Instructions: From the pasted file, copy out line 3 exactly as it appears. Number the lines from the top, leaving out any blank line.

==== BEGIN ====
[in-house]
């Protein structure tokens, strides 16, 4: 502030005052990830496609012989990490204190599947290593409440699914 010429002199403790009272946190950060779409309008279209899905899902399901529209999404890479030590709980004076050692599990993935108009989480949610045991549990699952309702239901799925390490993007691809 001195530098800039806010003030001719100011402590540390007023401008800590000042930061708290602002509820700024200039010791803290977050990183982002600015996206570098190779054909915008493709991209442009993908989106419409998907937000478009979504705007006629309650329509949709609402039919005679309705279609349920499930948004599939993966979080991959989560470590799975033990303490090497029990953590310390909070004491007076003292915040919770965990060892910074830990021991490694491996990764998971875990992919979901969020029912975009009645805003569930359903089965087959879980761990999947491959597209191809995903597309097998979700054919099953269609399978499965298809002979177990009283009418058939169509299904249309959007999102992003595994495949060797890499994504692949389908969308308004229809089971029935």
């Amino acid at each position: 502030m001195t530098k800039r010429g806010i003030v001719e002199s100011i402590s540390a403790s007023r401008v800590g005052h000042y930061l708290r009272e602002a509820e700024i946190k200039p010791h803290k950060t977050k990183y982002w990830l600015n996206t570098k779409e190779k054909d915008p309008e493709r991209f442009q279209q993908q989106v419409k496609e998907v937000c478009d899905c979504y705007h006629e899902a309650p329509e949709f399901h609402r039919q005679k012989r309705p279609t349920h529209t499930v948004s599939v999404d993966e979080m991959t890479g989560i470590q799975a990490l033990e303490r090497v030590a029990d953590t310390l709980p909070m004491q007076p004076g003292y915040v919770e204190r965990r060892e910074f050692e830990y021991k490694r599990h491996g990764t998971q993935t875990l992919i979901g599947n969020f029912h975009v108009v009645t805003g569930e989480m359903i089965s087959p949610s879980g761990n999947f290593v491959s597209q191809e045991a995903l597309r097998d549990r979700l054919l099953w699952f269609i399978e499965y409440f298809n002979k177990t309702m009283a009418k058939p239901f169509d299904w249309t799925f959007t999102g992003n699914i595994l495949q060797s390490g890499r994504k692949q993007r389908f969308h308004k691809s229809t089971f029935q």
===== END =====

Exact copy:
């Amino acid at each position: 502030m001195t530098k800039r010429g806010i003030v001719e002199s100011i402590s540390a403790s007023r401008v800590g005052h000042y930061l708290r009272e602002a509820e700024i946190k200039p010791h803290k950060t977050k990183y982002w990830l600015n996206t570098k779409e190779k054909d915008p309008e493709r991209f442009q279209q993908q989106v419409k496609e998907v937000c478009d899905c979504y705007h006629e899902a309650p329509e949709f399901h609402r039919q005679k012989r309705p279609t349920h529209t499930v948004s599939v999404d993966e979080m991959t890479g989560i470590q799975a990490l033990e303490r090497v030590a029990d953590t310390l709980p909070m004491q007076p004076g003292y915040v919770e204190r965990r060892e910074f050692e830990y021991k490694r599990h491996g990764t998971q993935t875990l992919i979901g599947n969020f029912h975009v108009v009645t805003g569930e989480m359903i089965s087959p949610s879980g761990n999947f290593v491959s597209q191809e045991a995903l597309r097998d549990r979700l054919l099953w699952f269609i399978e499965y409440f298809n002979k177990t309702m009283a009418k058939p239901f169509d299904w249309t799925f959007t999102g992003n699914i595994l495949q060797s390490g890499r994504k692949q993007r389908f969308h308004k691809s229809t089971f029935q």